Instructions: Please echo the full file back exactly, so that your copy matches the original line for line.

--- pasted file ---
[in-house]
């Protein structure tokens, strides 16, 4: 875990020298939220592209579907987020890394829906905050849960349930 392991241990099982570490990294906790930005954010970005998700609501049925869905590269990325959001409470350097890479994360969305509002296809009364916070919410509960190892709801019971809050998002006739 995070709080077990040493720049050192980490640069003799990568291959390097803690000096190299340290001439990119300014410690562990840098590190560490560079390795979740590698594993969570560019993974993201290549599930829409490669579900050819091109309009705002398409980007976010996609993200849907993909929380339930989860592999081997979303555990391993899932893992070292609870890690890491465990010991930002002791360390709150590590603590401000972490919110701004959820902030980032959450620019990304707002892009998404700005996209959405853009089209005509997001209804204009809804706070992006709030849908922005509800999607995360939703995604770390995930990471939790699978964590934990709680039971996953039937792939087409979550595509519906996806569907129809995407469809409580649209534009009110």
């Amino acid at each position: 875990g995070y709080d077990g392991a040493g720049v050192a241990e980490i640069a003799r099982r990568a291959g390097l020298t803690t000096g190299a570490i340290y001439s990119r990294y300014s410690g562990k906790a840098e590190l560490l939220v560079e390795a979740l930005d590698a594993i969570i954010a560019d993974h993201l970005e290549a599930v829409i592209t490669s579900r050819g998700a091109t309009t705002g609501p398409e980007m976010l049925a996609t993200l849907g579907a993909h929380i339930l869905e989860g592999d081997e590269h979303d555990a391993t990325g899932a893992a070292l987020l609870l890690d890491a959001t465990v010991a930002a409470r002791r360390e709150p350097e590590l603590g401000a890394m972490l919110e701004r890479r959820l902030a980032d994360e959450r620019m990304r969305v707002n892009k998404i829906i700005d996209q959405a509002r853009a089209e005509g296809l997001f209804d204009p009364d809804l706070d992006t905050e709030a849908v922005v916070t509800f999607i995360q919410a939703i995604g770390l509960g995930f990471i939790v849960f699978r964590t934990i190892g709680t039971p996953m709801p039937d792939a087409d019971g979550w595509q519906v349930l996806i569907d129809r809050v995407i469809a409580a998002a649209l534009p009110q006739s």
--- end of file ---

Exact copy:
[in-house]
């Protein structure tokens, strides 16, 4: 875990020298939220592209579907987020890394829906905050849960349930 392991241990099982570490990294906790930005954010970005998700609501049925869905590269990325959001409470350097890479994360969305509002296809009364916070919410509960190892709801019971809050998002006739 995070709080077990040493720049050192980490640069003799990568291959390097803690000096190299340290001439990119300014410690562990840098590190560490560079390795979740590698594993969570560019993974993201290549599930829409490669579900050819091109309009705002398409980007976010996609993200849907993909929380339930989860592999081997979303555990391993899932893992070292609870890690890491465990010991930002002791360390709150590590603590401000972490919110701004959820902030980032959450620019990304707002892009998404700005996209959405853009089209005509997001209804204009809804706070992006709030849908922005509800999607995360939703995604770390995930990471939790699978964590934990709680039971996953039937792939087409979550595509519906996806569907129809995407469809409580649209534009009110």
């Amino acid at each position: 875990g995070y709080d077990g392991a040493g720049v050192a241990e980490i640069a003799r099982r990568a291959g390097l020298t803690t000096g190299a570490i340290y001439s990119r990294y300014s410690g562990k906790a840098e590190l560490l939220v560079e390795a979740l930005d590698a594993i969570i954010a560019d993974h993201l970005e290549a599930v829409i592209t490669s579900r050819g998700a091109t309009t705002g609501p398409e980007m976010l049925a996609t993200l849907g579907a993909h929380i339930l869905e989860g592999d081997e590269h979303d555990a391993t990325g899932a893992a070292l987020l609870l890690d890491a959001t465990v010991a930002a409470r002791r360390e709150p350097e590590l603590g401000a890394m972490l919110e701004r890479r959820l902030a980032d994360e959450r620019m990304r969305v707002n892009k998404i829906i700005d996209q959405a509002r853009a089209e005509g296809l997001f209804d204009p009364d809804l706070d992006t905050e709030a849908v922005v916070t509800f999607i995360q919410a939703i995604g770390l509960g995930f990471i939790v849960f699978r964590t934990i190892g709680t039971p996953m709801p039937d792939a087409d019971g979550w595509q519906v349930l996806i569907d129809r809050v995407i469809a409580a998002a649209l534009p009110q006739s």